Will Cypress rot?

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Forum topic by bingo296 posted 07-04-2012 12:01 PM 19082 views 0 times favorited 10 replies Add to Favorites Watch
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2 posts in 2764 days

07-04-2012 12:01 PM

My wife has voluteered me to build a pergola for her. I am thinking about using rough sawn cypress for it. I will be using 4×6’s for the corner posts. Will they rot if set in the ground on a gravel bed with concrete poured around them? If so, what could I do to prevent rot but still use the cypress?

-- Save The Planet,

10 replies so far

View Dallas's profile


3599 posts in 3098 days

#1 posted 07-04-2012 12:11 PM

Everything will rot… even stainless steel if given long enough.

The best way I’ve found is to pour your footers, then embed a metal post support to keep the post out of the dirt and moisture.

-- Improvise.... Adapt...... Overcome!

View HerbC's profile


1801 posts in 3470 days

#2 posted 07-04-2012 02:36 PM

+1 on using the brackets.

Also, try to ensure you get posts that are “heart” cypress, with little or no sapwood. The heart is very durable but the sapwood will not hold up well.

Good Luck!

Be Careful!


-- Herb, Florida - Here's why I close most messages with "Be Careful!"

View kizerpea's profile


775 posts in 2978 days

#3 posted 07-04-2012 02:38 PM

seal the bottom of the post with a oil based paint….the end grain is like a drinking straw…it will suck water up the post like a wick..if the top will b exposed seal it with candle wax…thats why lumber is painted on the end..hope this helps….


View waho6o9's profile


8812 posts in 3188 days

#4 posted 07-04-2012 03:17 PM

Use 2 part poly urethane. Easy peasy and clean.

Secure set is used in industrial applications as well.

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3940 posts in 3115 days

#5 posted 07-04-2012 03:38 PM

I use metal post supports.

-- This is a Troll Free zone.

View BentheViking's profile


1782 posts in 3175 days

#6 posted 07-04-2012 06:47 PM

Don’t use cypress. Most of it comes from the wetlands along the gulf coast that are one of the biggest barriers to preventing hurricanes from doing damage to the area. I am by no means a tree hugger (I don’t think any woodworker really is), but just encouraging you to go with something like cedar that is a little less environmentally damaging.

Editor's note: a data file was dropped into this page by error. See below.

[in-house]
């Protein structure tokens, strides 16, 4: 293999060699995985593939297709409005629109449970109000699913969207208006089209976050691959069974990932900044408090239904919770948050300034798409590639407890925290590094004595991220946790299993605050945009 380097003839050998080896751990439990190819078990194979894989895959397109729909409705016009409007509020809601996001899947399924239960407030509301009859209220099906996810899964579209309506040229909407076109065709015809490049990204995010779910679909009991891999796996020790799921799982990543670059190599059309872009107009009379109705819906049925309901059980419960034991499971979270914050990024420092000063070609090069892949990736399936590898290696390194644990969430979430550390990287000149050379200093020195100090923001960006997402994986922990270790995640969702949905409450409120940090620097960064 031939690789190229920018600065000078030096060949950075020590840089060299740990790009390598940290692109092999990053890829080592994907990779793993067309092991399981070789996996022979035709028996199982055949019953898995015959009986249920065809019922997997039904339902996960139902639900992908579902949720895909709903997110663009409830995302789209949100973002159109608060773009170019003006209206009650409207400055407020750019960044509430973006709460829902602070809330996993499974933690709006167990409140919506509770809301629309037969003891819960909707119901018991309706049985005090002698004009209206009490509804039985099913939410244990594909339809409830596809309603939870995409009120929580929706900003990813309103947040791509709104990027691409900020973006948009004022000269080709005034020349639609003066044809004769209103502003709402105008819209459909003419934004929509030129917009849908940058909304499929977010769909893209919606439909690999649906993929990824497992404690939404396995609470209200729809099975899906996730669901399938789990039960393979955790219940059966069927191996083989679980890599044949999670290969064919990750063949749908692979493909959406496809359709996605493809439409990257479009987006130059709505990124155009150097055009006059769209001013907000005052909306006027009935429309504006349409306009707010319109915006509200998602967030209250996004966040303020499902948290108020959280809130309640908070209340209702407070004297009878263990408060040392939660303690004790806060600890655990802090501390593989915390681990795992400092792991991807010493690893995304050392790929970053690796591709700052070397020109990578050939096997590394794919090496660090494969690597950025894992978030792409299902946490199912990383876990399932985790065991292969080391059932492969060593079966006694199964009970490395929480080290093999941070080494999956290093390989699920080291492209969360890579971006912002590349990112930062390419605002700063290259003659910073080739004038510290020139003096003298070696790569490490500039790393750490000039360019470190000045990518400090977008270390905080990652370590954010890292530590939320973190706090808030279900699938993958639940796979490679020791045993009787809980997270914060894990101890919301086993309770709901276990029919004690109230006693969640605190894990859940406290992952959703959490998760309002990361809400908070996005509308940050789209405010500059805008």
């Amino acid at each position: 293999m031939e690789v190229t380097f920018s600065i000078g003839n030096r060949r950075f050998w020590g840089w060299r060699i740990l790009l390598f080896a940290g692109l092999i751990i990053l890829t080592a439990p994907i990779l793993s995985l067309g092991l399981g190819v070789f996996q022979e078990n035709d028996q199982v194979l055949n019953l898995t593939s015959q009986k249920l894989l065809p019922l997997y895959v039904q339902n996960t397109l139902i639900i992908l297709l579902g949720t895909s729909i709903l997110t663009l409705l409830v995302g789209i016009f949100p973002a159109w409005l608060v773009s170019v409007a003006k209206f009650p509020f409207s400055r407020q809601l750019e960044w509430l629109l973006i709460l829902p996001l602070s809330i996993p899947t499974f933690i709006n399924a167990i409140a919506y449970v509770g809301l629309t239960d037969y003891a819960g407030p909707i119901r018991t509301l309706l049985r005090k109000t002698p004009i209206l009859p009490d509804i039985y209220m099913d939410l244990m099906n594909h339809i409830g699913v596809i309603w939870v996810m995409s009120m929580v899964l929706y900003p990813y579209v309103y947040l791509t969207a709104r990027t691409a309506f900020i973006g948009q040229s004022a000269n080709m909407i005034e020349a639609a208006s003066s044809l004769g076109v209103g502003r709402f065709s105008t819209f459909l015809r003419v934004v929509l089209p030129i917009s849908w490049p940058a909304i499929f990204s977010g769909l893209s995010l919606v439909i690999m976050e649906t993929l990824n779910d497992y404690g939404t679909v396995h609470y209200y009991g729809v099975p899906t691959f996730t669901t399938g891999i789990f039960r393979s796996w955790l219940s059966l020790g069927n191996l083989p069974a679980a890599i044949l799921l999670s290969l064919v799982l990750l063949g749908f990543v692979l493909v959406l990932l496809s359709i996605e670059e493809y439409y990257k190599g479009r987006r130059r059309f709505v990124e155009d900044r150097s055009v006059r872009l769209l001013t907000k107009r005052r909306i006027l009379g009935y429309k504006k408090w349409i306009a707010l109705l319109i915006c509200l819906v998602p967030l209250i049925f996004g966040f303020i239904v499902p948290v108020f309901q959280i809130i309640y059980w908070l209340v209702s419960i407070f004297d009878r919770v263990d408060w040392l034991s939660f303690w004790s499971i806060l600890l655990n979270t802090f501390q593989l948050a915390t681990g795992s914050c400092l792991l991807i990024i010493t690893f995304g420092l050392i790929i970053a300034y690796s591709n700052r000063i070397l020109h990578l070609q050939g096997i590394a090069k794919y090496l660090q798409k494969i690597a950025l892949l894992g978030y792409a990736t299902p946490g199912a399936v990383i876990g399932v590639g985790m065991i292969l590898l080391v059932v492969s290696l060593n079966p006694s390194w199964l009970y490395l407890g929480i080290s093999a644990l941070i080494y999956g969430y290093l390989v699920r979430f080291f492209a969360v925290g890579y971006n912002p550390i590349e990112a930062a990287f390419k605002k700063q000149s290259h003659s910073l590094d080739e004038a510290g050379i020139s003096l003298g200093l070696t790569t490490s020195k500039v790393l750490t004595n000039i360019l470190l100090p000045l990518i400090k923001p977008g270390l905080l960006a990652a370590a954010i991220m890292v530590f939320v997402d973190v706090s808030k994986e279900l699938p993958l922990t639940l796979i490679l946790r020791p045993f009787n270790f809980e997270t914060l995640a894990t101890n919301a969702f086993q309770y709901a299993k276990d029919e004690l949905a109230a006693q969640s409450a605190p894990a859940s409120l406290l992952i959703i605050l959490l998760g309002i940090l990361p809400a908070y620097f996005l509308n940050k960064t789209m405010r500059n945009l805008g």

-- It's made of wood. Real sturdy.--Chubbs Peterson

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1041 posts in 3754 days

#7 posted 07-04-2012 07:05 PM

If you use metal post supports (and I do recommend them), seal any gaps with silicone to prevent water from getting in and sitting there. I can’t tell you how many porches I’ve found with rusted away Simpson strong tie buckets. They are not easy to re-install down the road!

-- Wish I were Norm's Nephew

View RickLoDico's profile


55 posts in 3672 days

#8 posted 07-06-2012 01:30 AM

Use Locust if it’s available in your area. Either Black or Honey will last for many years, even untreated, in direct contact with the soil.

-- He who fights with monsters might take care lest he thereby become a monster. And if you gaze for long into an abyss, the abyss gazes also into you.

View Doss's profile


779 posts in 2875 days

#9 posted 07-06-2012 01:41 AM

You probably need to mention what area you live in so we can get an idea of how much sun and rain and snow… whatever you get.

It will rot, just slower than most species. Old-growth is the best, but obviously that’s not a great option for something like a pergola and definitely not cheap. The next best is heartwood as mentioned above.

You can get something like Woodlife Classic to further the rot-resistant characteristics of the cypress. You’ll still want to use something in the end like kizerpea said (using oil-based exterior paint base or colored) to seal out water.

Anchors as mentioned above work great.

If you’re going to all this effort, you least I’d do is get the anchors. If you can’t do that, I hope your soil drains well. You can then use concrete, but I’d definitely seal the wood with something a few days before you plan on putting them in. I put some fence posts in with about 3 or 4” of gravel at the bottom of the hole and then filled the rest with sand (about an inch) then concrete with a sloped top running away from the post. The previous posts lasted 12 years and they were still solid when I took them out.

-- "Well, at least we can still use it as firewood... maybe." - Doss

View eric122's profile


141 posts in 3621 days

#10 posted 08-14-2012 03:49 PM

you could use anchor seal on the exposed ends of the post to seal them from moisture you could also use western larch lumber it is a pine but do to the high sap content the bugs and termites dont like it i made a set of steps for my aunt n uncle almost 12 yrs ago now and they are still holding up great alittle weatherd but still sound n solid u can use thompsons advanced water seal to maintain the nice dark ornage color of larch good luck 2nd wood choice would be old growth white oak its great for outdoor use or spanish cedar will work

-- eric underwood

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